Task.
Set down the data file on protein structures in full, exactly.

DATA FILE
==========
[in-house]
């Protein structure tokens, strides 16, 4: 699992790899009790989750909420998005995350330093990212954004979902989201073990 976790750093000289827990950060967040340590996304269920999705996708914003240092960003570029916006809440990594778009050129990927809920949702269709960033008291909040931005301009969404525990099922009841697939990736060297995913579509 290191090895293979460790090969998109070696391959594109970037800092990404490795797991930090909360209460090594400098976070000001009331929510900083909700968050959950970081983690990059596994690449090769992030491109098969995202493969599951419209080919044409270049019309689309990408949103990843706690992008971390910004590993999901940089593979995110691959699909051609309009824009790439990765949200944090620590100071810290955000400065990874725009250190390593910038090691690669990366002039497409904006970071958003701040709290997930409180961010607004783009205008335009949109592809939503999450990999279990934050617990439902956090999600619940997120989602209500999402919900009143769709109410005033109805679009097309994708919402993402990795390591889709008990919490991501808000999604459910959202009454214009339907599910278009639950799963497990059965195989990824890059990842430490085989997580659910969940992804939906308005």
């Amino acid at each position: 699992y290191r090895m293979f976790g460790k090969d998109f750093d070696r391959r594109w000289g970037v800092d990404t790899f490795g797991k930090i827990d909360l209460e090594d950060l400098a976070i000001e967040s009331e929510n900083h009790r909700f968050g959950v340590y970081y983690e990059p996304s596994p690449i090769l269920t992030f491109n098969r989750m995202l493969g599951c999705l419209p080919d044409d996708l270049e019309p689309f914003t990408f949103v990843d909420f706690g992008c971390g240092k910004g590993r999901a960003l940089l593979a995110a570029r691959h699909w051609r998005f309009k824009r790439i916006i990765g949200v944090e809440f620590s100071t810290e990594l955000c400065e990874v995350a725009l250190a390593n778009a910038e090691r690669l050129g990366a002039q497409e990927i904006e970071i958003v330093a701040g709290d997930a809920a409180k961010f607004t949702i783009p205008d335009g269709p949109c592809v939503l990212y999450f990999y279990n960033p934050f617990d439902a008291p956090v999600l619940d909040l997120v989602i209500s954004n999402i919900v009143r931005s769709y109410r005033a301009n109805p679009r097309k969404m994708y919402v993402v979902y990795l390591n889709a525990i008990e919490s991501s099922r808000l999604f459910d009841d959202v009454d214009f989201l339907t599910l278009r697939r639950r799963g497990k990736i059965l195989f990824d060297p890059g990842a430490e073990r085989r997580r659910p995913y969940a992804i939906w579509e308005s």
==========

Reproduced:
[in-house]
């Protein structure tokens, strides 16, 4: 699992790899009790989750909420998005995350330093990212954004979902989201073990 976790750093000289827990950060967040340590996304269920999705996708914003240092960003570029916006809440990594778009050129990927809920949702269709960033008291909040931005301009969404525990099922009841697939990736060297995913579509 290191090895293979460790090969998109070696391959594109970037800092990404490795797991930090909360209460090594400098976070000001009331929510900083909700968050959950970081983690990059596994690449090769992030491109098969995202493969599951419209080919044409270049019309689309990408949103990843706690992008971390910004590993999901940089593979995110691959699909051609309009824009790439990765949200944090620590100071810290955000400065990874725009250190390593910038090691690669990366002039497409904006970071958003701040709290997930409180961010607004783009205008335009949109592809939503999450990999279990934050617990439902956090999600619940997120989602209500999402919900009143769709109410005033109805679009097309994708919402993402990795390591889709008990919490991501808000999604459910959202009454214009339907599910278009639950799963497990059965195989990824890059990842430490085989997580659910969940992804939906308005």
């Amino acid at each position: 699992y290191r090895m293979f976790g460790k090969d998109f750093d070696r391959r594109w000289g970037v800092d990404t790899f490795g797991k930090i827990d909360l209460e090594d950060l400098a976070i000001e967040s009331e929510n900083h009790r909700f968050g959950v340590y970081y983690e990059p996304s596994p690449i090769l269920t992030f491109n098969r989750m995202l493969g599951c999705l419209p080919d044409d996708l270049e019309p689309f914003t990408f949103v990843d909420f706690g992008c971390g240092k910004g590993r999901a960003l940089l593979a995110a570029r691959h699909w051609r998005f309009k824009r790439i916006i990765g949200v944090e809440f620590s100071t810290e990594l955000c400065e990874v995350a725009l250190a390593n778009a910038e090691r690669l050129g990366a002039q497409e990927i904006e970071i958003v330093a701040g709290d997930a809920a409180k961010f607004t949702i783009p205008d335009g269709p949109c592809v939503l990212y999450f990999y279990n960033p934050f617990d439902a008291p956090v999600l619940d909040l997120v989602i209500s954004n999402i919900v009143r931005s769709y109410r005033a301009n109805p679009r097309k969404m994708y919402v993402v979902y990795l390591n889709a525990i008990e919490s991501s099922r808000l999604f459910d009841d959202v009454d214009f989201l339907t599910l278009r697939r639950r799963g497990k990736i059965l195989f990824d060297p890059g990842a430490e073990r085989r997580r659910p995913y969940a992804i939906w579509e308005s």